Although it starts out as a lightheartedly bitter game about the aftermath of a breakup, the second half of “Break Stuff” is a serious narrative about its protagonist’s depression and suicidal thoughts.
Gameplay: There’s an abrupt and jarring shift in tone from the lighter (if cynical) first section to the darker second one. Even if that is a deliberate choice to emphasize the unpredictability of the protagonist’s depression, the game jumped into a much more serious tone without building up enough of the protagonist’s character to make the story about her. This is ultimately a game about having suicidal thoughts, rather than the particular character who has suicidal thoughts. The protagonist doesn’t have a clearly established personality (aside from the plot details of her recent breakup), and her character isn’t developed enough to make the transition between the two halves of the game smooth or to get the player emotionally invested in her situation. 5/10.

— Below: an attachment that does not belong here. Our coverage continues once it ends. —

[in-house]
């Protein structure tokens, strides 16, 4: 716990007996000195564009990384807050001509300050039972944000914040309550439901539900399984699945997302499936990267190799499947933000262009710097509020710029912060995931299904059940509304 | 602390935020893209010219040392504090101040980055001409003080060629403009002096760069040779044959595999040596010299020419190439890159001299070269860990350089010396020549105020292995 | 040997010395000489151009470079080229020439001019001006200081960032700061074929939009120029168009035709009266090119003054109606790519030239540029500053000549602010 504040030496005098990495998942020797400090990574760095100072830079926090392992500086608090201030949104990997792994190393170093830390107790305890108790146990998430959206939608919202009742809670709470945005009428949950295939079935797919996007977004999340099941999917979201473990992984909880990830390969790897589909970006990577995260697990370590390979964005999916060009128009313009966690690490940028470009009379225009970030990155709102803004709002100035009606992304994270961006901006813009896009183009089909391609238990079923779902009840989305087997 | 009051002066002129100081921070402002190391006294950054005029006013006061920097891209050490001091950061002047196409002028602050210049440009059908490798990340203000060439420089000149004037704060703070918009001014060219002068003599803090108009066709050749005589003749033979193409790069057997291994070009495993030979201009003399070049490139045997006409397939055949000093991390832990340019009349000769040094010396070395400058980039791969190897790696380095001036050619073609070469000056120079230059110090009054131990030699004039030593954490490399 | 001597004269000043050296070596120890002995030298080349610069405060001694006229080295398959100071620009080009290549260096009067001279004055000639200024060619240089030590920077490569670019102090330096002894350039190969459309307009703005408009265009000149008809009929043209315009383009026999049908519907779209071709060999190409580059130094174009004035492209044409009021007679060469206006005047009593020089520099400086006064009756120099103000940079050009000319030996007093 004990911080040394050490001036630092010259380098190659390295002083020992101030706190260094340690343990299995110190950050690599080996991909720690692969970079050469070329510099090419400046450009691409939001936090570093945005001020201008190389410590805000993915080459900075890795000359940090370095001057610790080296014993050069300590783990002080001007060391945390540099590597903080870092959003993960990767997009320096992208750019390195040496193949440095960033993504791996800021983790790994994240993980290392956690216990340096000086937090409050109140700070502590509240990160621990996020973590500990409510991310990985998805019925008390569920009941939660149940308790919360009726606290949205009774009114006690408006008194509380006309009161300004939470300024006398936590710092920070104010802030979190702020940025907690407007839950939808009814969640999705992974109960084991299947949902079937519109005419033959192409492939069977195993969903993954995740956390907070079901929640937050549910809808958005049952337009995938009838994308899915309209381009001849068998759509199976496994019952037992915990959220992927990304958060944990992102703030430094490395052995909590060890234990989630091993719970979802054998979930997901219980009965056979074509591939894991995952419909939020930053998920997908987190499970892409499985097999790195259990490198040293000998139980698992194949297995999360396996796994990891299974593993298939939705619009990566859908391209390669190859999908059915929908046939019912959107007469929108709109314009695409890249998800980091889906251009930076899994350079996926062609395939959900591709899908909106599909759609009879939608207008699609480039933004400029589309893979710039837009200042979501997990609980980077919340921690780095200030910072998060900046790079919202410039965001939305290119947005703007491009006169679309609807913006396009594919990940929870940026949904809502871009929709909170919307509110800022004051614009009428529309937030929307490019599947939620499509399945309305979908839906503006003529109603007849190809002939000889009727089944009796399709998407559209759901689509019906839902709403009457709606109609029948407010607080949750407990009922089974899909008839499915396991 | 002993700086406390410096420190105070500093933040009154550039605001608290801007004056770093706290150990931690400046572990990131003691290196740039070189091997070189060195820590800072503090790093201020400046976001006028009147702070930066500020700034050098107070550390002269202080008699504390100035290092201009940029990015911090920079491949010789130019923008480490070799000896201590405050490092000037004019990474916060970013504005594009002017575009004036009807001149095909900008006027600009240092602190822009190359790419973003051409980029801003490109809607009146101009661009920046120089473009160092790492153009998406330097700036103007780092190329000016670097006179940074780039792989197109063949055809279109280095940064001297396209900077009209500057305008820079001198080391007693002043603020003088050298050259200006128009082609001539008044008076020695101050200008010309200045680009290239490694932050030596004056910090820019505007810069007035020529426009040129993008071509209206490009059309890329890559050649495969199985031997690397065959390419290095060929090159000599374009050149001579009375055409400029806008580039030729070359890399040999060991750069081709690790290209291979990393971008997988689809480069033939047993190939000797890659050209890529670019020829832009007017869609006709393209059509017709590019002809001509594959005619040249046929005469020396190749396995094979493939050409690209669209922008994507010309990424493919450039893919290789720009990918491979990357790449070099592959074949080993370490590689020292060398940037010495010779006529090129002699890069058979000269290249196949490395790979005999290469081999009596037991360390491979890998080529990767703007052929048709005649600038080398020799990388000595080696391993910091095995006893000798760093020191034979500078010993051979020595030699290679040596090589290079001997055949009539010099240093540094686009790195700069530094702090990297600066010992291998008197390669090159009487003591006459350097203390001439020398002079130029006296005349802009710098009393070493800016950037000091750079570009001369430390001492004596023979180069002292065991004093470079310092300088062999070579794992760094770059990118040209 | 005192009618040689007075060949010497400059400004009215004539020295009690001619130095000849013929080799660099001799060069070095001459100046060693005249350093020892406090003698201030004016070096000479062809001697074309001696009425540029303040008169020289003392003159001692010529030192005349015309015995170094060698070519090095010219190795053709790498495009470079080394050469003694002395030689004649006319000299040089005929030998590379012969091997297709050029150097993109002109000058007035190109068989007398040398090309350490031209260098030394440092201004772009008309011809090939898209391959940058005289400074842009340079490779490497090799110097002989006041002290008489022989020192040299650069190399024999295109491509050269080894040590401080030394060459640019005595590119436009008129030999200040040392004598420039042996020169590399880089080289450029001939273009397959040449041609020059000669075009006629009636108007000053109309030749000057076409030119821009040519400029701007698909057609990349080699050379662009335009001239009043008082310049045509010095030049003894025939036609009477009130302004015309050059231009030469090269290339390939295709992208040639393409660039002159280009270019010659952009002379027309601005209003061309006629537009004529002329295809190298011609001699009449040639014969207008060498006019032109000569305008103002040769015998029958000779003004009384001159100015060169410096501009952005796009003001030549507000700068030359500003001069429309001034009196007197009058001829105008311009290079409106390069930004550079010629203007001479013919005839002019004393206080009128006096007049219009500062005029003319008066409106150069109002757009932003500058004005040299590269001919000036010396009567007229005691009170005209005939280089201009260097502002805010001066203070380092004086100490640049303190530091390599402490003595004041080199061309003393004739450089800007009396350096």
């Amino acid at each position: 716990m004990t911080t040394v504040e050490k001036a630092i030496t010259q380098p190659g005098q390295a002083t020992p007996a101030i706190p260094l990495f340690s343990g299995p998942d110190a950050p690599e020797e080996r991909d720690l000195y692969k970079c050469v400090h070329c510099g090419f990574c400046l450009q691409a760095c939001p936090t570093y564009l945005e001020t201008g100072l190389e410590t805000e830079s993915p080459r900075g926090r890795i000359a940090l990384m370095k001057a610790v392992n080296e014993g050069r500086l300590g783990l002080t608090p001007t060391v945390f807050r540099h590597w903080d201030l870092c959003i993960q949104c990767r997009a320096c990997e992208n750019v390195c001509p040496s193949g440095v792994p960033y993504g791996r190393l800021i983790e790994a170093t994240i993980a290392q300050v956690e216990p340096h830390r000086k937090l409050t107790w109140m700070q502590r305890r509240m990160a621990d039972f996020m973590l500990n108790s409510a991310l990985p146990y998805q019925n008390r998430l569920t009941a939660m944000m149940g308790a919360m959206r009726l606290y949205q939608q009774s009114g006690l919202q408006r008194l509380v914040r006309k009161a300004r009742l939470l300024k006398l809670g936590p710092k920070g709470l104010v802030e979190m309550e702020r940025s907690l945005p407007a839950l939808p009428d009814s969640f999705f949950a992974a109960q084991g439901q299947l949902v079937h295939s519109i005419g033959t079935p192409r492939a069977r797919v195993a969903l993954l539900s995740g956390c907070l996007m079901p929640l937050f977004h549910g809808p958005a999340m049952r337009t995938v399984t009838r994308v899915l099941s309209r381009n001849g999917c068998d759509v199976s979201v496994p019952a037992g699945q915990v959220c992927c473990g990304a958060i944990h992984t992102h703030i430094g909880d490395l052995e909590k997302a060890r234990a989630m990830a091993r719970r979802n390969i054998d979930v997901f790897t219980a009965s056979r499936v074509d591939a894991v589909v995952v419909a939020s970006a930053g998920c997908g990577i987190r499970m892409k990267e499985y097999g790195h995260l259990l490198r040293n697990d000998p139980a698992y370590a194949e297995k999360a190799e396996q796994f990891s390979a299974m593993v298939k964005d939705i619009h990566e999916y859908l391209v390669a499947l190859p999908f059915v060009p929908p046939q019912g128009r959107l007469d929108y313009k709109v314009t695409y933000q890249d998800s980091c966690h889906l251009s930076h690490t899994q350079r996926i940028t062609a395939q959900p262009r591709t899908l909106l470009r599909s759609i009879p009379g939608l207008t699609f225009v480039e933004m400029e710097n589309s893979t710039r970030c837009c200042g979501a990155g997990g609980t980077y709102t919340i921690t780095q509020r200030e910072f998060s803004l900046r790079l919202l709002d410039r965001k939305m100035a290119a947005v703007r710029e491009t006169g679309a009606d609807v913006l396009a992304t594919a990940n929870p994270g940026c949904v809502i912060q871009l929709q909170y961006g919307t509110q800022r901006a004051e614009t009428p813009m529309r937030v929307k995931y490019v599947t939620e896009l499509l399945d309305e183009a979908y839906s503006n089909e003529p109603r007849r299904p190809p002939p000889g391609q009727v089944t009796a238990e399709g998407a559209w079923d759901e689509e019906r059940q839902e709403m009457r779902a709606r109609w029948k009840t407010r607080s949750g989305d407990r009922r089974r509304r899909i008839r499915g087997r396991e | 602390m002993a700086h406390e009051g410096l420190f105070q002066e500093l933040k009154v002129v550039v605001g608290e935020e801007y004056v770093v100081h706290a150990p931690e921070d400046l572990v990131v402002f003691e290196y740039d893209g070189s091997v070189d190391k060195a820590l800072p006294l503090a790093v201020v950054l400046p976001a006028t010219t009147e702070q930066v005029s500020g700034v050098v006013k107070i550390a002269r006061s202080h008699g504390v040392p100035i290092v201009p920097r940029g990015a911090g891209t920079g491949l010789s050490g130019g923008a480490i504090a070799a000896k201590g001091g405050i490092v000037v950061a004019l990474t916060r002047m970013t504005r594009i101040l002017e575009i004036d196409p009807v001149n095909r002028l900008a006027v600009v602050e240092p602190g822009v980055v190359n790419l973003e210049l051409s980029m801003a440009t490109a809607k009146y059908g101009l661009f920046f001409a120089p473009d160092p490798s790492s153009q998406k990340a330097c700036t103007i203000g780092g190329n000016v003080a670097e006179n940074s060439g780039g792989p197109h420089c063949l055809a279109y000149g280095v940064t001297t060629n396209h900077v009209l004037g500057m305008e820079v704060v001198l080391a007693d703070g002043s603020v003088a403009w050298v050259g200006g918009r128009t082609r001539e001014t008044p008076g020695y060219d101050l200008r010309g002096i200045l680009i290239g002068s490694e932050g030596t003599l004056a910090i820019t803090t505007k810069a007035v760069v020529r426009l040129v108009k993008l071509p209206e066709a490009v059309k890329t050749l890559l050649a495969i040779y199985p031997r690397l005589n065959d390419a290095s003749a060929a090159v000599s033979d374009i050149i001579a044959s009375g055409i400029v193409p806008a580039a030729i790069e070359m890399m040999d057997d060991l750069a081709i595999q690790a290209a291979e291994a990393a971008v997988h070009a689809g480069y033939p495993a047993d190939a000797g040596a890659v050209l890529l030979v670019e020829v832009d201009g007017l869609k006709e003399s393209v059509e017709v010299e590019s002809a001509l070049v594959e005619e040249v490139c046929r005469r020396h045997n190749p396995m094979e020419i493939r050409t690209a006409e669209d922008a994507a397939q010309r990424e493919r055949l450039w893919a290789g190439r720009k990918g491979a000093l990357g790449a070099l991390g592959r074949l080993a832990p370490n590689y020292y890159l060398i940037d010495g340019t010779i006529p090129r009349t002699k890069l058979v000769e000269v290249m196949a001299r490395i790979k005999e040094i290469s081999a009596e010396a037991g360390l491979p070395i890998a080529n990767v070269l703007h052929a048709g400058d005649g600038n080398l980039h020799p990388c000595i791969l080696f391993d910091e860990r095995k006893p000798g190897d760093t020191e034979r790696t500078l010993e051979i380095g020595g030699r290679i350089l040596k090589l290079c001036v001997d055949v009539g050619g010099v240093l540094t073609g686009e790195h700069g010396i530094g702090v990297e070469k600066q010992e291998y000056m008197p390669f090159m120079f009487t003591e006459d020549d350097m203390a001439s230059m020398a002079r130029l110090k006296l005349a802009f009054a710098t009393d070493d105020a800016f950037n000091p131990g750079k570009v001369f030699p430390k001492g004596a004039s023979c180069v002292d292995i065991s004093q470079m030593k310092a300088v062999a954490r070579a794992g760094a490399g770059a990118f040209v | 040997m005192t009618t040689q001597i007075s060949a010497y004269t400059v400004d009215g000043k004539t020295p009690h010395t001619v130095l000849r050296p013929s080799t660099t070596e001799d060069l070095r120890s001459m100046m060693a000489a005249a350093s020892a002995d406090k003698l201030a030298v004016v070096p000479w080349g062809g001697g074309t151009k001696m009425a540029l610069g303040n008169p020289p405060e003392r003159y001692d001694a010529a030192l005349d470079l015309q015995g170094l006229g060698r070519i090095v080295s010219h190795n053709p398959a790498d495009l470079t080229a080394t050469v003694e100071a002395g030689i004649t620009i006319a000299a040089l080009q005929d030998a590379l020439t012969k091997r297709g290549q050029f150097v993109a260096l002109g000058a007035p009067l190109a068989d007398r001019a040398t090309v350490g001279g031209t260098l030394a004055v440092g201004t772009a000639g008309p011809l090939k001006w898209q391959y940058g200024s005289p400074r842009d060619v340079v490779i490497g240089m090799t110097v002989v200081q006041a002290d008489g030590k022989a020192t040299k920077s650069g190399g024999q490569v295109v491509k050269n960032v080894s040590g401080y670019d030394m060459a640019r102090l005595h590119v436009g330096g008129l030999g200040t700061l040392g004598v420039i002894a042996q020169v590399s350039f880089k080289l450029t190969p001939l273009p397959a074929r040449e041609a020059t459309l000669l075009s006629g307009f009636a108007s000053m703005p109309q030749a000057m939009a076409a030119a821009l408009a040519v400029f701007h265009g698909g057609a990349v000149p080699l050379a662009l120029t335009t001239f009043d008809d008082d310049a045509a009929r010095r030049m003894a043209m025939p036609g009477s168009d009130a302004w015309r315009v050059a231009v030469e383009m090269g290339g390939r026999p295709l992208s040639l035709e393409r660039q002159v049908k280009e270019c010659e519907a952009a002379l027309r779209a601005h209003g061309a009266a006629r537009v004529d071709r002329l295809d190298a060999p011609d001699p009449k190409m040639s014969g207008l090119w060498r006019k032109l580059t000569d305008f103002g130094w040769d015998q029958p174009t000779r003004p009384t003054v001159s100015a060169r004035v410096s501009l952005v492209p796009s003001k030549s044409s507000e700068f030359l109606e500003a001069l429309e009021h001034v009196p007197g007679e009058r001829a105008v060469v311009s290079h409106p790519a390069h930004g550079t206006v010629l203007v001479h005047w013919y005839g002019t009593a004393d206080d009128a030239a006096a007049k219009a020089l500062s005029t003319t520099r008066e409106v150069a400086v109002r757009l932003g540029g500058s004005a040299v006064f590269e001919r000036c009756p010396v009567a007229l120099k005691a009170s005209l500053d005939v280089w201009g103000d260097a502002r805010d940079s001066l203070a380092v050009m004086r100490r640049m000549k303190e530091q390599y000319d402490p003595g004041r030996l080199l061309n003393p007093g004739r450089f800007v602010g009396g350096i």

Mechanics: In the first half of the game, the choices amount to picking which three of the dozen or so vignettes to read and in which order. Although the larger number of scenes encourages replays, there’s little real interactivity or state to the section. In the second half, the player’s choices do have a substantial effect on the gameplay, though the game strongly pushes the player toward certain plotlines. 4/10.
Presentation: The writing is fine, though I didn’t come away from playing the game with any particularly memorable scenes or dialogue. The narrative didn’t build enough of a connection between me and the protagonist for me to get invested in her plight, and that’s the prime goal of the game. 4/10.
You might be interested in this game if: You’ve had an experience similar to the protagonist’s.